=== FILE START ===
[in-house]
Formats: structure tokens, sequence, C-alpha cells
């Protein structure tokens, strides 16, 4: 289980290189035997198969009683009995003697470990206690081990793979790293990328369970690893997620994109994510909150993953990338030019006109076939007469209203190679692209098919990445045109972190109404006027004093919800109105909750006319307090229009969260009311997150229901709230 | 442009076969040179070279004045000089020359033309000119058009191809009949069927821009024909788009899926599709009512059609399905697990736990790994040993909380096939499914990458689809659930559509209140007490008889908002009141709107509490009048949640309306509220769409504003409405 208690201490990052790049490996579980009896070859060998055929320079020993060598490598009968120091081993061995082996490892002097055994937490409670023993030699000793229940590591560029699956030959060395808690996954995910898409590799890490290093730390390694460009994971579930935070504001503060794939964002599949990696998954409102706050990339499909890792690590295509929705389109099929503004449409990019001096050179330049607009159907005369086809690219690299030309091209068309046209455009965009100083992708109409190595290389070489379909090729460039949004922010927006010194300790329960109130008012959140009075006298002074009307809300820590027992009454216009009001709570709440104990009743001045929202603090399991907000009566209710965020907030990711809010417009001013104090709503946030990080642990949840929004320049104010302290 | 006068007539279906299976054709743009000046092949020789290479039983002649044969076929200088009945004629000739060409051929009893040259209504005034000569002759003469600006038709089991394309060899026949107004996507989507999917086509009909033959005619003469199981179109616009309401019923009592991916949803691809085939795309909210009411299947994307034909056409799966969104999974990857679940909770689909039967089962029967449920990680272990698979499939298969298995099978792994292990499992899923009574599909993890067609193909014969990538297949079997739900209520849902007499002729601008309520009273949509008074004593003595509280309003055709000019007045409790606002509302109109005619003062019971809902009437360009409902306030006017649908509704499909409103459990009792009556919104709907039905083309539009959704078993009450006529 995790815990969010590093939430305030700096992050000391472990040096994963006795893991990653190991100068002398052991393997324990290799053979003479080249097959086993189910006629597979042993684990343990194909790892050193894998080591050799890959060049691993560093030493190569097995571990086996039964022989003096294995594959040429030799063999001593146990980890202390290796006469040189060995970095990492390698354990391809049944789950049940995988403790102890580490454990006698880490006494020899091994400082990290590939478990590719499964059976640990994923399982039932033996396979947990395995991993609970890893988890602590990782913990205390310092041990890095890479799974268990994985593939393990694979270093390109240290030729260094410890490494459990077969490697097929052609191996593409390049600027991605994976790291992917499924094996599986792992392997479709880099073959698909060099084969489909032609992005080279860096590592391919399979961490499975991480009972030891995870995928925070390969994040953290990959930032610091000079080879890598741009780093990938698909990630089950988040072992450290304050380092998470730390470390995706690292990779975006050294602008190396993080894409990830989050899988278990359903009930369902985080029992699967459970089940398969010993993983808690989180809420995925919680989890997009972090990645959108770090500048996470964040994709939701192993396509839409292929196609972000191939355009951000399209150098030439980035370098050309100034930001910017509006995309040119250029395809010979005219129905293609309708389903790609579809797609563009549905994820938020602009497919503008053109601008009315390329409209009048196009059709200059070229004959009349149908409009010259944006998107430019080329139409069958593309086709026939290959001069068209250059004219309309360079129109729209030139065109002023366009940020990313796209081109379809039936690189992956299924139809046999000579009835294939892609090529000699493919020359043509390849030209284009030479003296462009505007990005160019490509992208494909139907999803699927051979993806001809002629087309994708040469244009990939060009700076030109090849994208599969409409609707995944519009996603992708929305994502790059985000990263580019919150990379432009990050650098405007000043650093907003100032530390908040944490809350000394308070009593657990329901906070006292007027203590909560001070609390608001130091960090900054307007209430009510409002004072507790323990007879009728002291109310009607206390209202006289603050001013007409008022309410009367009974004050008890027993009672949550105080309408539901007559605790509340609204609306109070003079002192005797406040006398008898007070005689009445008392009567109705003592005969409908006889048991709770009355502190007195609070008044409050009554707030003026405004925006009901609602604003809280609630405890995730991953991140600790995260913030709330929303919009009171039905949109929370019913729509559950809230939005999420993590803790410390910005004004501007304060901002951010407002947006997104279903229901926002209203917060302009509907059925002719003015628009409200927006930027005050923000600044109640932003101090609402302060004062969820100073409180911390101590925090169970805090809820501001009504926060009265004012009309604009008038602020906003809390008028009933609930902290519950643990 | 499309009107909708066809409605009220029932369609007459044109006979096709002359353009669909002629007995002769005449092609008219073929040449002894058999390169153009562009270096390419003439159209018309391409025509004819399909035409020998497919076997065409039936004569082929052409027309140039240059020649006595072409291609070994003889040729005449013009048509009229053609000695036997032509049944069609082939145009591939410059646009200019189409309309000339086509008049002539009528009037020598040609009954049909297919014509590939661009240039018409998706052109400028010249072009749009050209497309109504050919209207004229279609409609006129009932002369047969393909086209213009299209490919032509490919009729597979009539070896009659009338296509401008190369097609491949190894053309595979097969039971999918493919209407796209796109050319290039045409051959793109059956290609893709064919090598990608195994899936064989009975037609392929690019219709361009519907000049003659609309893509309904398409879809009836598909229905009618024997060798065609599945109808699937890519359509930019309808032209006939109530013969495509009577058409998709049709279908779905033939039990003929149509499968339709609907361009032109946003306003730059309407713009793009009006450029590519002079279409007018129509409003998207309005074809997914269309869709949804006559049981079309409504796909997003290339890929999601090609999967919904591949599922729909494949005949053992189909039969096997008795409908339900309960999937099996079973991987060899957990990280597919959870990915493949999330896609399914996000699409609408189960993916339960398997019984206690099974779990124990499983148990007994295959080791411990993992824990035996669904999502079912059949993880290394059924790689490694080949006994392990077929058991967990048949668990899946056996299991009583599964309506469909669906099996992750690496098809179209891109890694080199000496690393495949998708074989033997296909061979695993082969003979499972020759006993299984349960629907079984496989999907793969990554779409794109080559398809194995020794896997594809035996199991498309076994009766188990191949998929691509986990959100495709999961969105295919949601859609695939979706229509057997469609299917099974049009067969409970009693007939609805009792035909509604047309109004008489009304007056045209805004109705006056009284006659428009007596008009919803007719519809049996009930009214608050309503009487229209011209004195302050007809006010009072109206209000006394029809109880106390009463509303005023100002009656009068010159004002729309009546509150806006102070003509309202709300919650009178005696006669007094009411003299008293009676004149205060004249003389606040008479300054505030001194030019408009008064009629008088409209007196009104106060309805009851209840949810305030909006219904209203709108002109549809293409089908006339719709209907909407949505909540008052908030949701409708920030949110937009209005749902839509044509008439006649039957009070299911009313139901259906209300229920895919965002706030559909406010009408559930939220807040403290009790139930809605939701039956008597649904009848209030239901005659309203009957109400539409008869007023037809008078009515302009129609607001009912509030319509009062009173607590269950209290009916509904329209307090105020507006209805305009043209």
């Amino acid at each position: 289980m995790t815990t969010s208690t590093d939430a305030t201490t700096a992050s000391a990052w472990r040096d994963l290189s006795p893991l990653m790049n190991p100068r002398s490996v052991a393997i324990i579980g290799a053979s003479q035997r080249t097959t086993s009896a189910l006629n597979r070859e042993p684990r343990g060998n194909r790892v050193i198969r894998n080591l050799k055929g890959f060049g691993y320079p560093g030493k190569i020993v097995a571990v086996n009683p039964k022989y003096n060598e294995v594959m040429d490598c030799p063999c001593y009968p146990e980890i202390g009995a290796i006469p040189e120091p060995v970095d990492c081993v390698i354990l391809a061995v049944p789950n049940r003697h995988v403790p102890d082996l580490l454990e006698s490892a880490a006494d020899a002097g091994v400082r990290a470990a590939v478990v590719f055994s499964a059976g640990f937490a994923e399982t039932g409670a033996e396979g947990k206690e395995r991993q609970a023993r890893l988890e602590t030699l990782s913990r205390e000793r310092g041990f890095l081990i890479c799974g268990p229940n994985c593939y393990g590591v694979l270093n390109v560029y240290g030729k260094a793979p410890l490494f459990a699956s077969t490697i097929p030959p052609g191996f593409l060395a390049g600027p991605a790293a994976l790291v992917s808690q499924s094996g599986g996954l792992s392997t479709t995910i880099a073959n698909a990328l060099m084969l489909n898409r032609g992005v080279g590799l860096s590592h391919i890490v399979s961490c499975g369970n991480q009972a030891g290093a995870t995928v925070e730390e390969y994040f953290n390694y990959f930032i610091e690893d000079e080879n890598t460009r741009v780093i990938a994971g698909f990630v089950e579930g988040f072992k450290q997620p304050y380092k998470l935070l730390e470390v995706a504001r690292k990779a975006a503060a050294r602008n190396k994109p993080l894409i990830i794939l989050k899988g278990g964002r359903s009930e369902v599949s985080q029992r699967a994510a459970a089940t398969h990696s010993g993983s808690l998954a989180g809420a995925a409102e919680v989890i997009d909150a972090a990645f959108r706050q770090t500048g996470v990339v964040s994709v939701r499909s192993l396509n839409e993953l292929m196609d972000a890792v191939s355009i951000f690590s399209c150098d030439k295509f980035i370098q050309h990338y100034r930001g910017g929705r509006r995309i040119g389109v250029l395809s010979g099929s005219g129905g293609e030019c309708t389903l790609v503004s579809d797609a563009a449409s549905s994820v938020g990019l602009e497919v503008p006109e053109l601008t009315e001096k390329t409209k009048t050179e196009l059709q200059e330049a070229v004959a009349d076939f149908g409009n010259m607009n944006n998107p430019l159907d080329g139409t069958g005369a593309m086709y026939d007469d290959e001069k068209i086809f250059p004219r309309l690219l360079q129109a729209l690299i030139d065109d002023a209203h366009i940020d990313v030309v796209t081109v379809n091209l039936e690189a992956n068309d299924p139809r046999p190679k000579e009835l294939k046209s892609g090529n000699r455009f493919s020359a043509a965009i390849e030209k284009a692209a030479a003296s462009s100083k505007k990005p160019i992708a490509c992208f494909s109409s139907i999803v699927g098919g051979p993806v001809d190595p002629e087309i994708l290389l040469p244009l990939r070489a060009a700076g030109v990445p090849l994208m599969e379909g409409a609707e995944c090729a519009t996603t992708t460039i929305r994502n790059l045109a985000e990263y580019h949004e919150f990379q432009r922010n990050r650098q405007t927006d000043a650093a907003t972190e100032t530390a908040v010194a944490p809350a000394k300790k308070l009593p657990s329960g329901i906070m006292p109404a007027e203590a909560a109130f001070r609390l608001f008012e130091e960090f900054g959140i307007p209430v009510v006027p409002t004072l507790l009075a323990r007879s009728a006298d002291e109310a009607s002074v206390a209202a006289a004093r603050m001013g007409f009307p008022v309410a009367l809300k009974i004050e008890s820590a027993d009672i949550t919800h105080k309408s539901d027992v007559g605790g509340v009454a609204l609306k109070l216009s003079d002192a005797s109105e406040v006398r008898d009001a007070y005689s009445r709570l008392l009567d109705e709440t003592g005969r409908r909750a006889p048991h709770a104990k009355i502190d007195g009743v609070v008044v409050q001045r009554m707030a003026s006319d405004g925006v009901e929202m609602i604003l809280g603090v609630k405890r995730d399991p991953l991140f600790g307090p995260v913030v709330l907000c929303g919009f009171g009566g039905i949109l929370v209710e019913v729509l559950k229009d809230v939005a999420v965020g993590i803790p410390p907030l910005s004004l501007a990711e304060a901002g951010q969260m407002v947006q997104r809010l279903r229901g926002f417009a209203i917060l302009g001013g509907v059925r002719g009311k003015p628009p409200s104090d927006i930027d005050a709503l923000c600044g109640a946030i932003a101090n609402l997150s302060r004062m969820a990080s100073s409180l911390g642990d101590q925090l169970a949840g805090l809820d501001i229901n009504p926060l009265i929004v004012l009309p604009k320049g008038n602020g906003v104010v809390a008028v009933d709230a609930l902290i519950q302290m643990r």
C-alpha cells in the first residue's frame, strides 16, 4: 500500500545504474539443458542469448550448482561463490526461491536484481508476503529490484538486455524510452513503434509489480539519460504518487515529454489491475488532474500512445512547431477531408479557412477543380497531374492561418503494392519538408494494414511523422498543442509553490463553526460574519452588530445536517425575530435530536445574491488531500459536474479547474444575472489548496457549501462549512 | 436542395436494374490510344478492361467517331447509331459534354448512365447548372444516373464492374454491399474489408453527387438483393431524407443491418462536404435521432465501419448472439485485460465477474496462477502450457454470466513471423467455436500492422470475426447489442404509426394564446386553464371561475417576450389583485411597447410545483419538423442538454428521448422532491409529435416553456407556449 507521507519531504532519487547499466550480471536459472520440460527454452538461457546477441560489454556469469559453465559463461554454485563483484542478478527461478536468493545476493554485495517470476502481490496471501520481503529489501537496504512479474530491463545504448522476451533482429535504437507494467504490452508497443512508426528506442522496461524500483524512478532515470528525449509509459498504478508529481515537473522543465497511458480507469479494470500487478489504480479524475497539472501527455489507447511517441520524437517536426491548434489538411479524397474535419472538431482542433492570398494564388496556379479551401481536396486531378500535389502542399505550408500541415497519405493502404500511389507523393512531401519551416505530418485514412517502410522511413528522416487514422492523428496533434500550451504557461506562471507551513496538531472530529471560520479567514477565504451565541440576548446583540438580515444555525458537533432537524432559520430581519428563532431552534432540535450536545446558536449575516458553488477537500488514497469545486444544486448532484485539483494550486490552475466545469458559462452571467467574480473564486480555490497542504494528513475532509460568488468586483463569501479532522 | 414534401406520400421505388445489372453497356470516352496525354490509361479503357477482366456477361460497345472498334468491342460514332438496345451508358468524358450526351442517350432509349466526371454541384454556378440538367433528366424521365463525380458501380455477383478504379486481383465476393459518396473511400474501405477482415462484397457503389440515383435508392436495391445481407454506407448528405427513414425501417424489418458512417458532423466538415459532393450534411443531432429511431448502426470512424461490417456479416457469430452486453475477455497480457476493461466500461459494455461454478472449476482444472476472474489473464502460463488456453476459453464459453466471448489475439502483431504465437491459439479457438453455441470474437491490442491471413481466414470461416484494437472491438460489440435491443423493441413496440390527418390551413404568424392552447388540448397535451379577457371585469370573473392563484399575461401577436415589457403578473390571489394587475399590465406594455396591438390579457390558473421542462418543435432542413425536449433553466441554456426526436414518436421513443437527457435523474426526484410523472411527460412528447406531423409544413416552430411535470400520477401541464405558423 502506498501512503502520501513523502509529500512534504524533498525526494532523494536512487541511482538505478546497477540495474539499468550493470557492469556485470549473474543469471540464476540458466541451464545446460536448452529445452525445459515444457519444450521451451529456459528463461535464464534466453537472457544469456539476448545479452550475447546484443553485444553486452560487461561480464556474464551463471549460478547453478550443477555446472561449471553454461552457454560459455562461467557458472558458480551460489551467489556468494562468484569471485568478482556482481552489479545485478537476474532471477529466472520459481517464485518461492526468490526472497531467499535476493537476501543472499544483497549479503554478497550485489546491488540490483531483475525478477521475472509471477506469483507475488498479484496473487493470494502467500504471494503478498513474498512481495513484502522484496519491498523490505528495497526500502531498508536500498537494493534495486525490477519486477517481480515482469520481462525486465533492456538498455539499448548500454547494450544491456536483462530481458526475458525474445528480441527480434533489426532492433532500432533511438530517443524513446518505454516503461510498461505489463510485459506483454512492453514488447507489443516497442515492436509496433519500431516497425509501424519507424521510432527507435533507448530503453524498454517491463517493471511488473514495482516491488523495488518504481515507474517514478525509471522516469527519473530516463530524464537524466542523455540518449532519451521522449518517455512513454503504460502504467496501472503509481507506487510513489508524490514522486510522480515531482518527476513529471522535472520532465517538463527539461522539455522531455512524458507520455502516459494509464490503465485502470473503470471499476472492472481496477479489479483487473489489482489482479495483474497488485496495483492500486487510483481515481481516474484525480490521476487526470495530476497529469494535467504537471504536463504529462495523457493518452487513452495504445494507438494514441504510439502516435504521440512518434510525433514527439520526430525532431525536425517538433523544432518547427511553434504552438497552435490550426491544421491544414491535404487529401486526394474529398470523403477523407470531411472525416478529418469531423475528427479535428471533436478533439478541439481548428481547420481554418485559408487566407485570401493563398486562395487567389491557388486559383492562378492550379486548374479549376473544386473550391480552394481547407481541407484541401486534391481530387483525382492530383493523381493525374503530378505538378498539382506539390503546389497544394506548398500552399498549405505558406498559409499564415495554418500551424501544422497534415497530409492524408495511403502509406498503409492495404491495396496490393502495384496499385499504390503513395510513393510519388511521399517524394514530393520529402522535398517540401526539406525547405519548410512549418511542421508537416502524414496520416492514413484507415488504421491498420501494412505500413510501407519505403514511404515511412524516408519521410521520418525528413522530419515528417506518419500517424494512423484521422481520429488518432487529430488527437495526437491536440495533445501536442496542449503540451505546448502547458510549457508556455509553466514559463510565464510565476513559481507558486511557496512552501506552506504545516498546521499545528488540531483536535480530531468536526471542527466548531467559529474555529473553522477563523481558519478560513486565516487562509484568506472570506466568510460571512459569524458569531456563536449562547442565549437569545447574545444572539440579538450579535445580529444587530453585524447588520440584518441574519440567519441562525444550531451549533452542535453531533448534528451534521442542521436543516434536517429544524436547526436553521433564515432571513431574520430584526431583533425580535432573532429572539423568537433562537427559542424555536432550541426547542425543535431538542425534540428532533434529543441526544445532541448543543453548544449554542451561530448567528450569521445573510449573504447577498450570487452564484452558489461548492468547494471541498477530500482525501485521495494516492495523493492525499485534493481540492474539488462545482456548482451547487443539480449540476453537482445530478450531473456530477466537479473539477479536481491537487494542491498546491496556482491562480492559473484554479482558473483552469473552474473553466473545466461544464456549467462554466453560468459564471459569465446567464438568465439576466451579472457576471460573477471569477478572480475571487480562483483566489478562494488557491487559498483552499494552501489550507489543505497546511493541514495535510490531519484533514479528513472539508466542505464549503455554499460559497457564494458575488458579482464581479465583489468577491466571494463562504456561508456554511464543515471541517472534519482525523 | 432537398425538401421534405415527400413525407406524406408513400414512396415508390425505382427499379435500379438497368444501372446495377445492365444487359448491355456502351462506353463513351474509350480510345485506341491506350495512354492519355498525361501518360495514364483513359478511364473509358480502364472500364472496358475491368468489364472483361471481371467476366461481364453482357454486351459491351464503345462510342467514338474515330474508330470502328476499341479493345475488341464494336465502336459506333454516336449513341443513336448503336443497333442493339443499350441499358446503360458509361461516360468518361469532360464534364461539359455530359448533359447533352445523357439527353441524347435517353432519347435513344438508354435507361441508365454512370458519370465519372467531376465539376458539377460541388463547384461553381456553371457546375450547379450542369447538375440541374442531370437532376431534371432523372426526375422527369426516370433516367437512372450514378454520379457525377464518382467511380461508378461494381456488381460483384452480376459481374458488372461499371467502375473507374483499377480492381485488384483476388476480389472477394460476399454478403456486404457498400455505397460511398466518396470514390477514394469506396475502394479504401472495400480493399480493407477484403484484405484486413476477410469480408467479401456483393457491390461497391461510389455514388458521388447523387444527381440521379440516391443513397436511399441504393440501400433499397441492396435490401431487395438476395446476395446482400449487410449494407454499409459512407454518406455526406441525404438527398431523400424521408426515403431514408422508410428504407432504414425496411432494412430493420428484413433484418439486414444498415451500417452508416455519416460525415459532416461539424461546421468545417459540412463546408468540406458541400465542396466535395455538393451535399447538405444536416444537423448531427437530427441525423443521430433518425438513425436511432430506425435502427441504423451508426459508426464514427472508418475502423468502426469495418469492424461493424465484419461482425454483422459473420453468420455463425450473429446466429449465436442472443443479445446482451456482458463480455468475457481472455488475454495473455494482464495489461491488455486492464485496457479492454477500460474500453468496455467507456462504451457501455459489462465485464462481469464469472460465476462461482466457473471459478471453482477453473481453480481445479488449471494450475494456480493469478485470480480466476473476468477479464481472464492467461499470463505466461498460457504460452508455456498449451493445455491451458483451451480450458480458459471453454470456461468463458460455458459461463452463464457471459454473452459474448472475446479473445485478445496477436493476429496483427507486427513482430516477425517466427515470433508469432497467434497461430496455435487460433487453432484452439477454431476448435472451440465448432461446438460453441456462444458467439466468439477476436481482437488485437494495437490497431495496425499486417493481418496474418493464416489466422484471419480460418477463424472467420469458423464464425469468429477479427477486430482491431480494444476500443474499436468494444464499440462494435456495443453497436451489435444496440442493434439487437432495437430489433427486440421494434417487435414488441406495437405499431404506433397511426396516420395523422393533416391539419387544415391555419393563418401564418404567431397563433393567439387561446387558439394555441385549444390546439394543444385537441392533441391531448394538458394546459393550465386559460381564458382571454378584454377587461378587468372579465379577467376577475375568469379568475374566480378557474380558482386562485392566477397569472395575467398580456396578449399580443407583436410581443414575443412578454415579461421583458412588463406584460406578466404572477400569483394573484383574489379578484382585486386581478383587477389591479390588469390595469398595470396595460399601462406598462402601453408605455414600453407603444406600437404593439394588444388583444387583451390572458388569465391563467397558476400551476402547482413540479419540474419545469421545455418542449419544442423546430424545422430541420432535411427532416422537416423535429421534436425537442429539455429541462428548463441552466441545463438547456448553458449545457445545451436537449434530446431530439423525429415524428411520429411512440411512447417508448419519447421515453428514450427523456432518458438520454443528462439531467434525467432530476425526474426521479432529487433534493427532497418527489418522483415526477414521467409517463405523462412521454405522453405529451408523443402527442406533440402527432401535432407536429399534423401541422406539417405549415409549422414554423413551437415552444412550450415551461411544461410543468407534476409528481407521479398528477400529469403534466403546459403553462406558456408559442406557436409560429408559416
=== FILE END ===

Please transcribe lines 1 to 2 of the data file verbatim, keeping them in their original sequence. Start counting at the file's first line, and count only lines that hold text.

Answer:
[in-house]
Formats: structure tokens, sequence, C-alpha cells